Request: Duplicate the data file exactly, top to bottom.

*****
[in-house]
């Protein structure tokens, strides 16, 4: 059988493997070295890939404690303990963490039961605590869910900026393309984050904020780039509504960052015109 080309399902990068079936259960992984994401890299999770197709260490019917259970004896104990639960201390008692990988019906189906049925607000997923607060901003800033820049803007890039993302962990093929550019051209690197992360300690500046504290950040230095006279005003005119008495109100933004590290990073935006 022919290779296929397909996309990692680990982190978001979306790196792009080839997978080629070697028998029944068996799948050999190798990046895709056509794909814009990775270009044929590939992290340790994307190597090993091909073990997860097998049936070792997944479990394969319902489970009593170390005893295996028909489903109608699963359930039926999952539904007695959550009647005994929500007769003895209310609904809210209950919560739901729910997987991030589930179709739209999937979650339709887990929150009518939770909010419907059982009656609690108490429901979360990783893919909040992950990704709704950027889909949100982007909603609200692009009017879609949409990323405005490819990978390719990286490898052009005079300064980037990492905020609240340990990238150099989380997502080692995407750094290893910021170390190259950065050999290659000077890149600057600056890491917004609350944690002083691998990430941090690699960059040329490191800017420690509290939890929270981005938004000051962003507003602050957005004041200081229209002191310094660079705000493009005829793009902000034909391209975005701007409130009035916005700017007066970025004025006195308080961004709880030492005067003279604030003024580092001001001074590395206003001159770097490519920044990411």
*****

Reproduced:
[in-house]
């Protein structure tokens, strides 16, 4: 059988493997070295890939404690303990963490039961605590869910900026393309984050904020780039509504960052015109 080309399902990068079936259960992984994401890299999770197709260490019917259970004896104990639960201390008692990988019906189906049925607000997923607060901003800033820049803007890039993302962990093929550019051209690197992360300690500046504290950040230095006279005003005119008495109100933004590290990073935006 022919290779296929397909996309990692680990982190978001979306790196792009080839997978080629070697028998029944068996799948050999190798990046895709056509794909814009990775270009044929590939992290340790994307190597090993091909073990997860097998049936070792997944479990394969319902489970009593170390005893295996028909489903109608699963359930039926999952539904007695959550009647005994929500007769003895209310609904809210209950919560739901729910997987991030589930179709739209999937979650339709887990929150009518939770909010419907059982009656609690108490429901979360990783893919909040992950990704709704950027889909949100982007909603609200692009009017879609949409990323405005490819990978390719990286490898052009005079300064980037990492905020609240340990990238150099989380997502080692995407750094290893910021170390190259950065050999290659000077890149600057600056890491917004609350944690002083691998990430941090690699960059040329490191800017420690509290939890929270981005938004000051962003507003602050957005004041200081229209002191310094660079705000493009005829793009902000034909391209975005701007409130009035916005700017007066970025004025006195308080961004709880030492005067003279604030003024580092001001001074590395206003001159770097490519920044990411």